The EDCUtah Project Pipeline Push: Five Questions for Colby Cooley

April 7, 2022

Colby Cooley was named EDCUtah’s vice president of business development in the fall of 2020. We caught up with him to get his perspective on the project pipeline and other aspects of his team’s efforts.


When you think back on the last year and a half, what stands out?
The single biggest takeaway for me is the sheer, continuous pace – the consistently high level of project activity that the Business Development team is tackling. The pipeline is at a record high, and some 60% of the projects are focused on manufacturing and distribution, so each BD manager has picked up their fair share of this category.

Manufacturing and distribution projects are more complex in terms of real estate parameters and often take more time to manage than an office project does. Over time, our team has become more knowledgeable, and that knowledge has created efficiencies that have been vital in supporting the heavier load.

As a side note, our investors have been incredible resources. They have been our instructors in this “Master Class in Manufacturing.” Our contacts in the base are experts who have been generous with their time, and who have been patient in explaining the market to our BD staff.


Give us a snapshot of the project pipeline.
Specifically let me talk about December, since that represents the halfway point of our fiscal year. We had 87 new projects, compared to 65 at the same time last year. And our project wins also increased year over year, from 15 to 23. So you can see our team is handling things deftly.

We’re also busy on two initiatives: the Know the Customer (KTC) program and the Global Strategy & Outreach (GS&O) program. In January, for example, our team and partners connected with five Utah companies for KTC interviews, four of which will be converted into projects in the coming months. Theresa Foxley hit the road mid-month for a life science-focused recruitment campaign to the San Francisco Bay Area with our partners from the Governor’s Office of Economic Opportunity (Go Utah) and the BioHive. The team took part in 13 meetings with interested businesses across two days.

I also had the opportunity to travel to Dubai for Arab Health, a life science-focused trade show in partnership with the World Trade Center of Utah. At the conference and across 19 meetings, the energy and optimism were excellent to see. International companies in the life science space are clamoring to enter the U.S. market.

In March, Erin Farr and Dan Royal of Go Utah traveled to the East Coast on a GS&O tour and had a full slate of meetings.


What are your projections for the balance of FY22?
With the caveat that we don’t yet know the full economic impact of the war in Ukraine, I expect more of the same through the remainder of the year. Demand is high, projects are large, and our team is super busy.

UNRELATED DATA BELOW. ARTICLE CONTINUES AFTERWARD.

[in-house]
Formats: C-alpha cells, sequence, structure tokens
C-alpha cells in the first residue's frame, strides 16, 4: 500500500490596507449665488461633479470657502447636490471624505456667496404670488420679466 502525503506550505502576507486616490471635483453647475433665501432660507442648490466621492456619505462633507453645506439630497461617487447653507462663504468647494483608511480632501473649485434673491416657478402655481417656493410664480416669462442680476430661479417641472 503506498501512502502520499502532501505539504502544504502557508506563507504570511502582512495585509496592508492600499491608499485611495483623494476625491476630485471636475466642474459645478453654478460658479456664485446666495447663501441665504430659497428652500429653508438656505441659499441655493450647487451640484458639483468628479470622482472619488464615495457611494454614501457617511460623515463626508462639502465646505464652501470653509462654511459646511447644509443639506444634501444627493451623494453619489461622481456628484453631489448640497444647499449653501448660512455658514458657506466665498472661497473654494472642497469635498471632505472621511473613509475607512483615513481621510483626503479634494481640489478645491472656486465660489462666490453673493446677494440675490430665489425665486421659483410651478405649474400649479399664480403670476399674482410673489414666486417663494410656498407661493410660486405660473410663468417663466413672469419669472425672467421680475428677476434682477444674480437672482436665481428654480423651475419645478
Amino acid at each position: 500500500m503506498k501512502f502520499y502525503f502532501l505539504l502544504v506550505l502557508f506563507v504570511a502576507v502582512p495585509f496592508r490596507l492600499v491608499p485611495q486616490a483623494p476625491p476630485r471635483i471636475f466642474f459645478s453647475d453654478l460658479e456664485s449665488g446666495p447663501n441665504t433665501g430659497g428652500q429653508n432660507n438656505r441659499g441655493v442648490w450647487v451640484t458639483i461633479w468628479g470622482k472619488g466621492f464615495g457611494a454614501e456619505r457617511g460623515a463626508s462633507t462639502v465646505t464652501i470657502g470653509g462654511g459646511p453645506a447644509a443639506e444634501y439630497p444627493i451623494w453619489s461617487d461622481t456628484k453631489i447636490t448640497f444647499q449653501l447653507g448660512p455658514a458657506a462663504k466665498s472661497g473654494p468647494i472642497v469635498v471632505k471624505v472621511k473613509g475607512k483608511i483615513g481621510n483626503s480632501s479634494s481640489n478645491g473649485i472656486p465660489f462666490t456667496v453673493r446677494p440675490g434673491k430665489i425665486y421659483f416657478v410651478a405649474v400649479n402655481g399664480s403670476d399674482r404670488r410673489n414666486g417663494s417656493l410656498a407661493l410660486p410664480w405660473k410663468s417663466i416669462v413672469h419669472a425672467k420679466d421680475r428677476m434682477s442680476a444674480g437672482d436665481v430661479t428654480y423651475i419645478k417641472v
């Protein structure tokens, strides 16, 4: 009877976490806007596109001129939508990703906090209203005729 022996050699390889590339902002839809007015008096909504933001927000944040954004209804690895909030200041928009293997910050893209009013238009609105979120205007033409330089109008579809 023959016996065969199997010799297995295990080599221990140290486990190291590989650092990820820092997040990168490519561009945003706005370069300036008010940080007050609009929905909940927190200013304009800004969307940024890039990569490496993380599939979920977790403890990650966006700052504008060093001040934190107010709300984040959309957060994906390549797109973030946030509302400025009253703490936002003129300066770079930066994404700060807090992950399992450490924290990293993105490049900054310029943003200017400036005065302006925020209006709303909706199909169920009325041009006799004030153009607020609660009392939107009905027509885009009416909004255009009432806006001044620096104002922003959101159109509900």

One interesting indicator is the number of site visits. Between March 7 and 18, our team hosted five individual client groups for site visits. This represents 25% of our annual goal of 20 companies visiting Utah, per our contract with Go Utah. While this is an exceptional pace, we couldn’t be happier. We know that the opportunity to host a client in-market—where they can experience the setting, culture, and community firsthand—is the best indicator for our ability to win the project outright.

Another quirky recent indicator: we track our projects in Salesforce. A few weeks ago, our Salesforce administrator had to go in and adjust the numeric size of the Project CAPEX field. We just enrolled our first 11-digit project…$10 billion.


What are some trends that your team is seeing emerge from all this activity?
One, we’re starting to see some daylight in office projects. Though not at 2019 levels, the number of active IT and financial services projects is steadily ticking upward.

Two, our KTC program tracks Utah’s net promoter score as a place for doing business. Utah’s NPS is 87.3. That’s very high, and we know of no other economic development organization in the country tracking this metric. It’s great data to share with prospective companies.

Three, as we know from our discussions with site selectors, anything having to do with electric vehicles is a very active space. We have a half dozen battery projects in the pipeline right now.

Lastly, a healthy number of life sciences projects are embedded in the manufacturing & distribution category. The efforts of the State, Salt Lake City, and BioUtah’s BioHive community are paying off.


Any other priorities for the coming year?
We prioritized investment in our BD team and other staff as they weathered this rapid transition in the pipeline and increased demand on their skillset and craft. This includes a combination of compensation increases, career pathing, professional development training, and flexibility in balancing work-from-home and work-from-office. Our new office space, with its amenities and programmable space, is part of that investment.

This investment in our team is only possible with the resources that the new investor funding model brings to our organization. I’m grateful for our supporters for all their backing, both in finance and in brainpower, to make our efforts possible.

Next time you find yourself in downtown Salt Lake City, please stop by our new space. We’d love to hear what you’re seeing in your own pipelines and show you around our new digs.

For more information on EDCUtah projects, visit our newsroom.